Horrere is an anthology of comic horror stories by Rob Jones and Michael Sandbrook with art by Neil Ford, Alastair McLaughlan, Gareth Sleightholme and Asildair Wood. All involved seem to have a love for all things gruesome with everything seemingly being inspired by horror both classic and modern. From the Tales Of The Crypt style cover to the dedications to recently lost genre legends Christopher Lee and Wes Craven in the credits page, and the hilariously macabre Posthumous letters section in the back pages.
The book opens with the creepy “If You Go Down To The Woods Today…” which itself starts with a noise in the night. A seemingly cute, small child hears this noise and decides he and his teddy have to investigate out into the dark. The story ramps up the tension with each frame getting further from safety, until the source of the noise is discovered, and maybe this worried little boy is a little more in the know than he is letting on to Harry.
The next story is “Aufhocker”, a vampire like creature from German folklore. I say story, it’s written in the style of a journal entry by a hunter sharing his extensive knowledge of how to survive an attack from an Aufhocker. While visually we follow the titular Aufhocker as it stalks it’s prey through the dimly lit streets. Whilst the story is a lot of fun, it does seem like filler.
Up next is a different take on the zombie apocalypse, “You Are What You Eat” which starts with a very Walking Dead like scene with zombies running amok in a city, feeding and almost destroying humanity. Until a bomb is dropped on them sending the world into a snowy apocalyptic state, where food is scarce and a new meat substitute needs to be found. The back story is told through a T.V advert and then through Maddox a survivor, working in a S-Meat factory slaughtering and packing the fresh-ish meat.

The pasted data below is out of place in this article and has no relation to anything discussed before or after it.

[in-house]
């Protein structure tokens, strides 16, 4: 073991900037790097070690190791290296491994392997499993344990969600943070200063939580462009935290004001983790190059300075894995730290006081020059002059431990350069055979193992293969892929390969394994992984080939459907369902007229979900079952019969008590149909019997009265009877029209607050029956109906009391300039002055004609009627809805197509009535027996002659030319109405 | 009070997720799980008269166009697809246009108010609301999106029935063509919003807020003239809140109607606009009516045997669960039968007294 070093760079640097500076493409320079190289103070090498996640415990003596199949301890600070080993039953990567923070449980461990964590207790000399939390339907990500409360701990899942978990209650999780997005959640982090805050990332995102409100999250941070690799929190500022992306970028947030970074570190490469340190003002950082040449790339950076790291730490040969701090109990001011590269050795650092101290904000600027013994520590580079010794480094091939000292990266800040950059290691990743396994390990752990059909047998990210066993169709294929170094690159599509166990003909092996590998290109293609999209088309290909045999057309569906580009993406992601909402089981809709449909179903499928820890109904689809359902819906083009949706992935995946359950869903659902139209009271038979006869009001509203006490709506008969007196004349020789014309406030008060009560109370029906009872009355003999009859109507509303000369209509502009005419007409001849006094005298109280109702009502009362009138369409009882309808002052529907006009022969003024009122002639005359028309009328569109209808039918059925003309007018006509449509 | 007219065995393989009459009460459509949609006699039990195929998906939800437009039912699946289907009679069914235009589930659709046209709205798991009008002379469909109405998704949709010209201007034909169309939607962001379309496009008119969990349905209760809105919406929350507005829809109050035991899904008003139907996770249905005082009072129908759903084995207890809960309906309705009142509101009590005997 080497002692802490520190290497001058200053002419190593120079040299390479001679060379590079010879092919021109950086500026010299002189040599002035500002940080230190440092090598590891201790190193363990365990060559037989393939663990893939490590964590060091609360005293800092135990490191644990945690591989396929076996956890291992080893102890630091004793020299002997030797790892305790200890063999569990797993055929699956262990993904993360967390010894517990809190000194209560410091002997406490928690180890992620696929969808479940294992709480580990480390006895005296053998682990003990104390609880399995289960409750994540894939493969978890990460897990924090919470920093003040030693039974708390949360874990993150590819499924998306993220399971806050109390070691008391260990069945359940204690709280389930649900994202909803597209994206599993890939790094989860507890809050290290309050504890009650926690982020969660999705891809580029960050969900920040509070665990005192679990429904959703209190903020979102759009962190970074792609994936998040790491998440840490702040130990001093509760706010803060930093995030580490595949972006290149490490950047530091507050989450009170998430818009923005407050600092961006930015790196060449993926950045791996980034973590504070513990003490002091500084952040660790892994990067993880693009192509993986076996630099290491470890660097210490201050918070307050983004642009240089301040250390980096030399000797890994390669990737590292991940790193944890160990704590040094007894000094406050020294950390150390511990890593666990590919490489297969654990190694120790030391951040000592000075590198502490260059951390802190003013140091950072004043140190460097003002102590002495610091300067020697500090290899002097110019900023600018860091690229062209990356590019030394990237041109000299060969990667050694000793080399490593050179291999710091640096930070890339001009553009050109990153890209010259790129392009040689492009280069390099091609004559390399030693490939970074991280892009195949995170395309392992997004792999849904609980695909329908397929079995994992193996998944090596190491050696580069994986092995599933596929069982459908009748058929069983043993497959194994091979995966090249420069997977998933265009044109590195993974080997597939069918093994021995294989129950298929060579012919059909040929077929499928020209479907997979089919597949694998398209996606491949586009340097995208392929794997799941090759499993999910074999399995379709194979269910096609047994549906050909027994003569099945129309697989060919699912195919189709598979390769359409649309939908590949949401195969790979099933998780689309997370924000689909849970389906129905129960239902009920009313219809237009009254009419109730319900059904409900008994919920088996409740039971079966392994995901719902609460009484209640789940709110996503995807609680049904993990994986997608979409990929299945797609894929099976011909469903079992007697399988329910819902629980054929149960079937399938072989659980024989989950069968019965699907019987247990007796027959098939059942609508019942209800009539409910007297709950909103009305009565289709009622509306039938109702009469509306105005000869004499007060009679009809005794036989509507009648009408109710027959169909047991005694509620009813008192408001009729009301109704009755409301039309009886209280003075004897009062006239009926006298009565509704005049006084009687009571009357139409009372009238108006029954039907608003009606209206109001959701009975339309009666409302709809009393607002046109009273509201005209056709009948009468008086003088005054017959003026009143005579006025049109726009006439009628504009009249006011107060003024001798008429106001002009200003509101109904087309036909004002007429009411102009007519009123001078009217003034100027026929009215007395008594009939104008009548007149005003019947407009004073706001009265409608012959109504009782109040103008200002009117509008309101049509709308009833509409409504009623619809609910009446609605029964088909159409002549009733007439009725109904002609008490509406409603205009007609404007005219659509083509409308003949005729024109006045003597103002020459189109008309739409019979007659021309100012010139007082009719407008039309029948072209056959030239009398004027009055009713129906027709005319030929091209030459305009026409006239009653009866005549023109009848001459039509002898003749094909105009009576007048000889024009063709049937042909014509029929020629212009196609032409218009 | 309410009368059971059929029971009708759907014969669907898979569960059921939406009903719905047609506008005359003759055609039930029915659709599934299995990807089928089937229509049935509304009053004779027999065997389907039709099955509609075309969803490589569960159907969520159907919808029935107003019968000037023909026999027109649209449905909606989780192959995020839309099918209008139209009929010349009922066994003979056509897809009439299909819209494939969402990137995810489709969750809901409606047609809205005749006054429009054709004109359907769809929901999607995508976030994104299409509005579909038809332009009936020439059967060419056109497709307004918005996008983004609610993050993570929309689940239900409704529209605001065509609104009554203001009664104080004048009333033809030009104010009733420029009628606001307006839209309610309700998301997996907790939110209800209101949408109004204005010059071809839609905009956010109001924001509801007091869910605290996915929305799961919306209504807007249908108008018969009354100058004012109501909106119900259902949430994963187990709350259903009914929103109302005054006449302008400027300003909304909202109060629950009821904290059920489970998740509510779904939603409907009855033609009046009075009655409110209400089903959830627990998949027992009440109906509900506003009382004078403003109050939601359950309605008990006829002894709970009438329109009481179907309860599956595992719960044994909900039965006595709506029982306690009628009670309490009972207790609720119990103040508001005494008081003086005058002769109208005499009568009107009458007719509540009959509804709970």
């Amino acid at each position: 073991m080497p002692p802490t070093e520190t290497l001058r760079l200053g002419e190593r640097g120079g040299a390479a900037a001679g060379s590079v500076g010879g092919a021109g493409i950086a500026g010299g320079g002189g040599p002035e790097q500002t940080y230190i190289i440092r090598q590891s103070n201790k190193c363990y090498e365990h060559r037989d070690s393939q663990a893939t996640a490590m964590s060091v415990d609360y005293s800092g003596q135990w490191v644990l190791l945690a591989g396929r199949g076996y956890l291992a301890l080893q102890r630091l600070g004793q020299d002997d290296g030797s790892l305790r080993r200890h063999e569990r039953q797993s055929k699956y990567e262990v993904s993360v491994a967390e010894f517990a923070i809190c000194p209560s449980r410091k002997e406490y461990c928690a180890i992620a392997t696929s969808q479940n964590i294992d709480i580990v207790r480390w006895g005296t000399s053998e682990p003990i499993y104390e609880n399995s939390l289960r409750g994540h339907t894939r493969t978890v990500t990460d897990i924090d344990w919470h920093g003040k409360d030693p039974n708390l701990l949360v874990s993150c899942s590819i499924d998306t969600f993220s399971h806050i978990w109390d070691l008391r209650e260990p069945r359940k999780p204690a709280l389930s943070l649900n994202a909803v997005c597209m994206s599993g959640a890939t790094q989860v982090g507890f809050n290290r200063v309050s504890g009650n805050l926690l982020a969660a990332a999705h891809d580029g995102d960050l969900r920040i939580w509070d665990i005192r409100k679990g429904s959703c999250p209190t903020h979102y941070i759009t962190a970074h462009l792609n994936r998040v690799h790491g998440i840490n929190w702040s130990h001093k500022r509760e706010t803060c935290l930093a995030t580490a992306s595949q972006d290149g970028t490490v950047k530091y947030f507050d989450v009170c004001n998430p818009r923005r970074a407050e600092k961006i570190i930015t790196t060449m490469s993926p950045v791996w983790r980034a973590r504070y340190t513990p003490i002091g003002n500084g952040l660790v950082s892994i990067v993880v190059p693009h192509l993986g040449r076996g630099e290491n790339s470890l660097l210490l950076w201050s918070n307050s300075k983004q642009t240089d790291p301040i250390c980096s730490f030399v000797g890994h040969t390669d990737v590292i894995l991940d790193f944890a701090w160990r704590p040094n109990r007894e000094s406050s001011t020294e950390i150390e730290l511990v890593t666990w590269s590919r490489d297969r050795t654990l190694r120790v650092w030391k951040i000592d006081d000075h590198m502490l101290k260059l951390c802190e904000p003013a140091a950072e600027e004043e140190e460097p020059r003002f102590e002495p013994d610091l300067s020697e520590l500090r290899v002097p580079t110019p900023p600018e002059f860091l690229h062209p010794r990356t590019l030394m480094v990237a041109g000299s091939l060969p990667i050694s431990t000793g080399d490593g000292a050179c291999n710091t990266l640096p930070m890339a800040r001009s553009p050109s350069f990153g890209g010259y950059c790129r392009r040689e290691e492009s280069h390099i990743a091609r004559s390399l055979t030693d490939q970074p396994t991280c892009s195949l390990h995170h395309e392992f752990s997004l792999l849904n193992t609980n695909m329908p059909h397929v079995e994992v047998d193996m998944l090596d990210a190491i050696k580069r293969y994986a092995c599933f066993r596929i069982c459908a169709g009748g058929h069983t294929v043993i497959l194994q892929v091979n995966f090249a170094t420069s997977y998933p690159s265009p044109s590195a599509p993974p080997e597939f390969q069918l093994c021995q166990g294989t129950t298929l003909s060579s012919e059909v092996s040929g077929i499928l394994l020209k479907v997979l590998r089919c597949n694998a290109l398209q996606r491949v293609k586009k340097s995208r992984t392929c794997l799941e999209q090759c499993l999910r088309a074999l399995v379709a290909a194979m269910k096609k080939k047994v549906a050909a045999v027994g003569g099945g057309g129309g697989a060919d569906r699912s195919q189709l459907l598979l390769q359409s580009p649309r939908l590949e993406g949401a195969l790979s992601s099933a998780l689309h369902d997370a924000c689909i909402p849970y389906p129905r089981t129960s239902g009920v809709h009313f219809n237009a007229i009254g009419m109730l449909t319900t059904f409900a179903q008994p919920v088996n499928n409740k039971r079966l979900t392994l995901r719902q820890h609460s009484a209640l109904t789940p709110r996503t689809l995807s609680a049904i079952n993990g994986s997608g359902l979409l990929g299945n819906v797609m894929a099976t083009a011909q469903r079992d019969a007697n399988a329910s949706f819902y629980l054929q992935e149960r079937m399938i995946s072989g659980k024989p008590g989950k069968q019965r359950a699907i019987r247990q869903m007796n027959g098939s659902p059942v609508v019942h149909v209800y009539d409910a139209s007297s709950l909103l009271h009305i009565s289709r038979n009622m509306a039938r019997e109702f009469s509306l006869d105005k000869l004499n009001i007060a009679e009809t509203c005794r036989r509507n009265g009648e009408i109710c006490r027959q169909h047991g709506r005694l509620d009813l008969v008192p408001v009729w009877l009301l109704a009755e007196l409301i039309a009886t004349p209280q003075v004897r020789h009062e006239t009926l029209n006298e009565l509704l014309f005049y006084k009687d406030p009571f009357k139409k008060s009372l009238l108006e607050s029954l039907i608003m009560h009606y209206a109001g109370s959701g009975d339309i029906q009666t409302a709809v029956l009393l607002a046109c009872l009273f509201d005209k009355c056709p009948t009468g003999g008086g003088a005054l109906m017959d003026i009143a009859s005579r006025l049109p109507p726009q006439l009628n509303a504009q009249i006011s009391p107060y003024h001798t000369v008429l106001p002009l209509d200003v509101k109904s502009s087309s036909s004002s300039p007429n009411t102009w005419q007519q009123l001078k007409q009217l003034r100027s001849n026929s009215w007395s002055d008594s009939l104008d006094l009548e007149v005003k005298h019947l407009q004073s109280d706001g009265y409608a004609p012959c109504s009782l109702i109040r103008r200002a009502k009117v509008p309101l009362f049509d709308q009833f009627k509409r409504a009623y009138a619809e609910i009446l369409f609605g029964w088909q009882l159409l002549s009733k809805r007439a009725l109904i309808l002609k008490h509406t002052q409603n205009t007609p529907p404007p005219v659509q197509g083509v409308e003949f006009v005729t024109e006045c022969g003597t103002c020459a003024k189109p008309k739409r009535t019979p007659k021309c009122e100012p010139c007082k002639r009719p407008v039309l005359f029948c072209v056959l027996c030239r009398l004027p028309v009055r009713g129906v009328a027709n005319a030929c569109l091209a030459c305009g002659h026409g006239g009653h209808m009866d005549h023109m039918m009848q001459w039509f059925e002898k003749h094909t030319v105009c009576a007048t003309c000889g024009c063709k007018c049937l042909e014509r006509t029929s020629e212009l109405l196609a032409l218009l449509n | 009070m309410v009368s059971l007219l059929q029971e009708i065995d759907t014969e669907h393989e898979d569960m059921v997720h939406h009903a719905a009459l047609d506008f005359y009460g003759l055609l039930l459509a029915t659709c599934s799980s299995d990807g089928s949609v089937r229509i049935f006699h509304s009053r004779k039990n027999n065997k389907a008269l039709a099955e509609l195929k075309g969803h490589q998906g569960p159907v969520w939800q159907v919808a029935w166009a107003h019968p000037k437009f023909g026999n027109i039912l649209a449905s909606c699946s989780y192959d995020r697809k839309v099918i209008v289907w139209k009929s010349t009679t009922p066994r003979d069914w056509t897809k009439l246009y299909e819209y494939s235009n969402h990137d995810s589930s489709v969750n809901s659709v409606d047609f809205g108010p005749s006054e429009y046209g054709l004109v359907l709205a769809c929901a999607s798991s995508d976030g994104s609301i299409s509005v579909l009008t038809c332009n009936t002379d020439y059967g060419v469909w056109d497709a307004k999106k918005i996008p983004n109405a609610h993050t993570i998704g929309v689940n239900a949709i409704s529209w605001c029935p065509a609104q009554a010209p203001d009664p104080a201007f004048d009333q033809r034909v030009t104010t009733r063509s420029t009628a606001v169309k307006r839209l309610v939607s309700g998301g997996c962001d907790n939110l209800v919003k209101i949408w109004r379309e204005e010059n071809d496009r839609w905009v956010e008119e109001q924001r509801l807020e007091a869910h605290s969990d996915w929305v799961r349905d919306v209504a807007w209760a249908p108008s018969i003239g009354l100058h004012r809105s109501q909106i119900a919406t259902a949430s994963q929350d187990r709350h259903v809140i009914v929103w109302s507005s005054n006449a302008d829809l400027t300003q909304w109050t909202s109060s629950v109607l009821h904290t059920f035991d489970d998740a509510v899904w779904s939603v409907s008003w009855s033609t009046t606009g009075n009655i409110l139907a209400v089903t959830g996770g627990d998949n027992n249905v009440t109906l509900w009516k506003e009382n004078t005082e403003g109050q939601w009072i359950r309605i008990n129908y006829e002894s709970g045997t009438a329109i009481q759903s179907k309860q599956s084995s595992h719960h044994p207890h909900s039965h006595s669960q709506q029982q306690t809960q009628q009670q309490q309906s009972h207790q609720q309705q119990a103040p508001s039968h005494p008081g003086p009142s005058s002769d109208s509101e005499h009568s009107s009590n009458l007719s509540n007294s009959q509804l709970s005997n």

The final story is the incredible “Grimoire Chapter One: Baby Bell Jar”. Back in 1988 a young couple visit a circus psychic who gives them some promising news. In the present a young women goes back to the town she left as a girl to get some truth behind her father death. With the help of an old friend of her fathers, I guess it helps that he is with the police, she finds a few clues which lead to the circus.
The stories are all dark, scary and blackly funny with each one building upon the tension. The first two stories are stripped down to the essentials and give us only the information we need. The later stories flesh out the world they inhabit more. I’m in no way saying the first two stories are losing anything with their lack of script, the expressive face of the child in “If You Go Down To The Woods Today” and the dark gothic streets in “Aufhocker” are so descriptive that you know instantly how to feel, and that is scared. Speaking of the artists at work on Horrere, they are just fantastic with their work running the gamut from the very stark lines of “If You Go Down To The Woods Today…” to the beautifully shaded “Grimoire”. It is that black and white artwork that makes everything darker and creepier.
I am really truly looking forward to future instalments of Horrere. Fin and Ben certainly have a lot more story to tell, and the lovely little family from “If You Go Down To The Woods Today…” can almost certainly be expanded upon. Its just unfortunate the next issue will have to be dedicated to the memory of Texas Chainsaw Massacre legend Gunnar Hansen.